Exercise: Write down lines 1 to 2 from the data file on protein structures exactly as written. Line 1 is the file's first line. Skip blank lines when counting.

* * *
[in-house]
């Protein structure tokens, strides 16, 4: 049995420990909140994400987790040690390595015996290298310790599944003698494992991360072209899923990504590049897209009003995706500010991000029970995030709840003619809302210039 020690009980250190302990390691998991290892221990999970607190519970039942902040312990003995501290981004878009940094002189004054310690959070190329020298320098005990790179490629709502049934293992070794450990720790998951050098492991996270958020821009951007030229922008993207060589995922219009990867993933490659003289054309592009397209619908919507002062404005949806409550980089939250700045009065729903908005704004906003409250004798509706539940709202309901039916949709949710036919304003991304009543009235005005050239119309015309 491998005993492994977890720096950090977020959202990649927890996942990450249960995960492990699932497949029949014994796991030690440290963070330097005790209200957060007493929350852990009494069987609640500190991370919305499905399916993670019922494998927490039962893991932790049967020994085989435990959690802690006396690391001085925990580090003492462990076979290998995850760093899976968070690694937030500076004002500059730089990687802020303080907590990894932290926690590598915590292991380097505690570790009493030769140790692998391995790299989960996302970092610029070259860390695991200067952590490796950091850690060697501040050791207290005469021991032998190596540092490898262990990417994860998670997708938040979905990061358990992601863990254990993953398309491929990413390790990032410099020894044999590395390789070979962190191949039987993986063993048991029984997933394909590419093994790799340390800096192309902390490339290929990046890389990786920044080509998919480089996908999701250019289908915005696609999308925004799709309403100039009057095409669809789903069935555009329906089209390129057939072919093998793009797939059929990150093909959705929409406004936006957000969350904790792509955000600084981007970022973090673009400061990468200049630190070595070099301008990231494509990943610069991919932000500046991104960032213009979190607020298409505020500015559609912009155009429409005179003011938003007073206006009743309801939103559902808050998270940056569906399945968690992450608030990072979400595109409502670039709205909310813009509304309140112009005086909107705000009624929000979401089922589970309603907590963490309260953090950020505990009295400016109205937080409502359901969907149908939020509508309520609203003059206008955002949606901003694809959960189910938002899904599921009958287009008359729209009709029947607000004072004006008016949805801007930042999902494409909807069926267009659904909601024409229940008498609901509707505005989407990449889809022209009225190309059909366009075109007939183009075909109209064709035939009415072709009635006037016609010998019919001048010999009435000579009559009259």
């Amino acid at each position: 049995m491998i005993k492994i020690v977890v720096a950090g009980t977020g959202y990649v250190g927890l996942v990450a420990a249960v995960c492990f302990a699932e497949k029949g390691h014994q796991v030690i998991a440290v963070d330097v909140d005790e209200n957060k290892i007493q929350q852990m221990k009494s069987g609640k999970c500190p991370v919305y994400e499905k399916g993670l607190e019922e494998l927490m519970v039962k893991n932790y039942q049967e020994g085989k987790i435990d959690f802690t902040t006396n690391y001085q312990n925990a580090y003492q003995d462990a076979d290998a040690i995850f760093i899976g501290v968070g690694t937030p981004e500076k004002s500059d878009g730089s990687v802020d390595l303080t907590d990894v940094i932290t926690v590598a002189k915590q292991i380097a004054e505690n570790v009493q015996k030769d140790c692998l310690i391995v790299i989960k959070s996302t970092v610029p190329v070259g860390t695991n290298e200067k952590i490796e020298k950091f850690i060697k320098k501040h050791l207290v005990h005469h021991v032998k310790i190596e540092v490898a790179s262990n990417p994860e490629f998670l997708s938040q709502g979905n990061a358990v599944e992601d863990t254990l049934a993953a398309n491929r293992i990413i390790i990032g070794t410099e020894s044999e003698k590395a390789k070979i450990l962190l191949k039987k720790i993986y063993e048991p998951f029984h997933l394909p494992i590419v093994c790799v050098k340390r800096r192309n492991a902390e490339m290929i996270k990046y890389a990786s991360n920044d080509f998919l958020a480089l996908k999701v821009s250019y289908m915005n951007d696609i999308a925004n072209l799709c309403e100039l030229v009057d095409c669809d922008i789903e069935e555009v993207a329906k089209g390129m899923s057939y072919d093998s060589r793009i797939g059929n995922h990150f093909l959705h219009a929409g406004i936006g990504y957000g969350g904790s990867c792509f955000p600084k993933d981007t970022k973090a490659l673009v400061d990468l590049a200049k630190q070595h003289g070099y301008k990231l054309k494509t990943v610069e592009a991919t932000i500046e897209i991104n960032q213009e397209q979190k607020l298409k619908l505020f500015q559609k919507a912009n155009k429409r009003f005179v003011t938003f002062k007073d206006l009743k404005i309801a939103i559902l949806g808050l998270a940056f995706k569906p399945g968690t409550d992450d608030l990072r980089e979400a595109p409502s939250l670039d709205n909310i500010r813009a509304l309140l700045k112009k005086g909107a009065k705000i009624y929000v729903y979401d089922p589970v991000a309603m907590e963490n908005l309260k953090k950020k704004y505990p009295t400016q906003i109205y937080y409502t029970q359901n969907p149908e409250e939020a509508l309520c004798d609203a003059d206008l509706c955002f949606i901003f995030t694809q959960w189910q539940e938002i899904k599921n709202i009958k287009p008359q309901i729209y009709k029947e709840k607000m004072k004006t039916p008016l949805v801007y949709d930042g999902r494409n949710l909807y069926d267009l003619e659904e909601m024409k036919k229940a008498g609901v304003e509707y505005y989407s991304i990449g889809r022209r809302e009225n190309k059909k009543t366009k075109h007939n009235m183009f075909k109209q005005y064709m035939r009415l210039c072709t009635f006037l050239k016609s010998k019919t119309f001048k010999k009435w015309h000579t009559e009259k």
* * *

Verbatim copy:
[in-house]
């Protein structure tokens, strides 16, 4: 049995420990909140994400987790040690390595015996290298310790599944003698494992991360072209899923990504590049897209009003995706500010991000029970995030709840003619809302210039 020690009980250190302990390691998991290892221990999970607190519970039942902040312990003995501290981004878009940094002189004054310690959070190329020298320098005990790179490629709502049934293992070794450990720790998951050098492991996270958020821009951007030229922008993207060589995922219009990867993933490659003289054309592009397209619908919507002062404005949806409550980089939250700045009065729903908005704004906003409250004798509706539940709202309901039916949709949710036919304003991304009543009235005005050239119309015309 491998005993492994977890720096950090977020959202990649927890996942990450249960995960492990699932497949029949014994796991030690440290963070330097005790209200957060007493929350852990009494069987609640500190991370919305499905399916993670019922494998927490039962893991932790049967020994085989435990959690802690006396690391001085925990580090003492462990076979290998995850760093899976968070690694937030500076004002500059730089990687802020303080907590990894932290926690590598915590292991380097505690570790009493030769140790692998391995790299989960996302970092610029070259860390695991200067952590490796950091850690060697501040050791207290005469021991032998190596540092490898262990990417994860998670997708938040979905990061358990992601863990254990993953398309491929990413390790990032410099020894044999590395390789070979962190191949039987993986063993048991029984997933394909590419093994790799340390800096192309902390490339290929990046890389990786920044080509998919480089996908999701250019289908915005696609999308925004799709309403100039009057095409669809789903069935555009329906089209390129057939072919093998793009797939059929990150093909959705929409406004936006957000969350904790792509955000600084981007970022973090673009400061990468200049630190070595070099301008990231494509990943610069991919932000500046991104960032213009979190607020298409505020500015559609912009155009429409005179003011938003007073206006009743309801939103559902808050998270940056569906399945968690992450608030990072979400595109409502670039709205909310813009509304309140112009005086909107705000009624929000979401089922589970309603907590963490309260953090950020505990009295400016109205937080409502359901969907149908939020509508309520609203003059206008955002949606901003694809959960189910938002899904599921009958287009008359729209009709029947607000004072004006008016949805801007930042999902494409909807069926267009659904909601024409229940008498609901509707505005989407990449889809022209009225190309059909366009075109007939183009075909109209064709035939009415072709009635006037016609010998019919001048010999009435000579009559009259």